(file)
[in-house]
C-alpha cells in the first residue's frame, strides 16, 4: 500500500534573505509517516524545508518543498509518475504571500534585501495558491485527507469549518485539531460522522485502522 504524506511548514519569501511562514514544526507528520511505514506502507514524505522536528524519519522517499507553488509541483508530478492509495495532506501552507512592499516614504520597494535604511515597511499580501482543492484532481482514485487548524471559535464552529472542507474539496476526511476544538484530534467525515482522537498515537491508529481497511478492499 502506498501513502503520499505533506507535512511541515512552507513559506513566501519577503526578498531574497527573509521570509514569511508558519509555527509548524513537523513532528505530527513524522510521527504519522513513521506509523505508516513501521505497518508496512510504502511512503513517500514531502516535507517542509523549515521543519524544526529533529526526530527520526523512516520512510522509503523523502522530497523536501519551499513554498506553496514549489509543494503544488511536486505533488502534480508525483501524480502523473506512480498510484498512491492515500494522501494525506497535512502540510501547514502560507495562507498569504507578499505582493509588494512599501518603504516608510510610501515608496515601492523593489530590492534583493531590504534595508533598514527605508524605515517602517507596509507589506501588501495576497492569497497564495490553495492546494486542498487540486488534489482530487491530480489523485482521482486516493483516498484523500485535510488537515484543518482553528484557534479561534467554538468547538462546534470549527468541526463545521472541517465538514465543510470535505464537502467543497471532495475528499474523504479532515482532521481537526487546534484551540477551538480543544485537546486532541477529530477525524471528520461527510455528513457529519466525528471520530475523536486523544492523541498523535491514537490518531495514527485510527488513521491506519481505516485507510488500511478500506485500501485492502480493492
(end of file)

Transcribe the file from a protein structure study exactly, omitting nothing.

[in-house]
C-alpha cells in the first residue's frame, strides 16, 4: 500500500534573505509517516524545508518543498509518475504571500534585501495558491485527507469549518485539531460522522485502522 504524506511548514519569501511562514514544526507528520511505514506502507514524505522536528524519519522517499507553488509541483508530478492509495495532506501552507512592499516614504520597494535604511515597511499580501482543492484532481482514485487548524471559535464552529472542507474539496476526511476544538484530534467525515482522537498515537491508529481497511478492499 502506498501513502503520499505533506507535512511541515512552507513559506513566501519577503526578498531574497527573509521570509514569511508558519509555527509548524513537523513532528505530527513524522510521527504519522513513521506509523505508516513501521505497518508496512510504502511512503513517500514531502516535507517542509523549515521543519524544526529533529526526530527520526523512516520512510522509503523523502522530497523536501519551499513554498506553496514549489509543494503544488511536486505533488502534480508525483501524480502523473506512480498510484498512491492515500494522501494525506497535512502540510501547514502560507495562507498569504507578499505582493509588494512599501518603504516608510510610501515608496515601492523593489530590492534583493531590504534595508533598514527605508524605515517602517507596509507589506501588501495576497492569497497564495490553495492546494486542498487540486488534489482530487491530480489523485482521482486516493483516498484523500485535510488537515484543518482553528484557534479561534467554538468547538462546534470549527468541526463545521472541517465538514465543510470535505464537502467543497471532495475528499474523504479532515482532521481537526487546534484551540477551538480543544485537546486532541477529530477525524471528520461527510455528513457529519466525528471520530475523536486523544492523541498523535491514537490518531495514527485510527488513521491506519481505516485507510488500511478500506485500501485492502480493492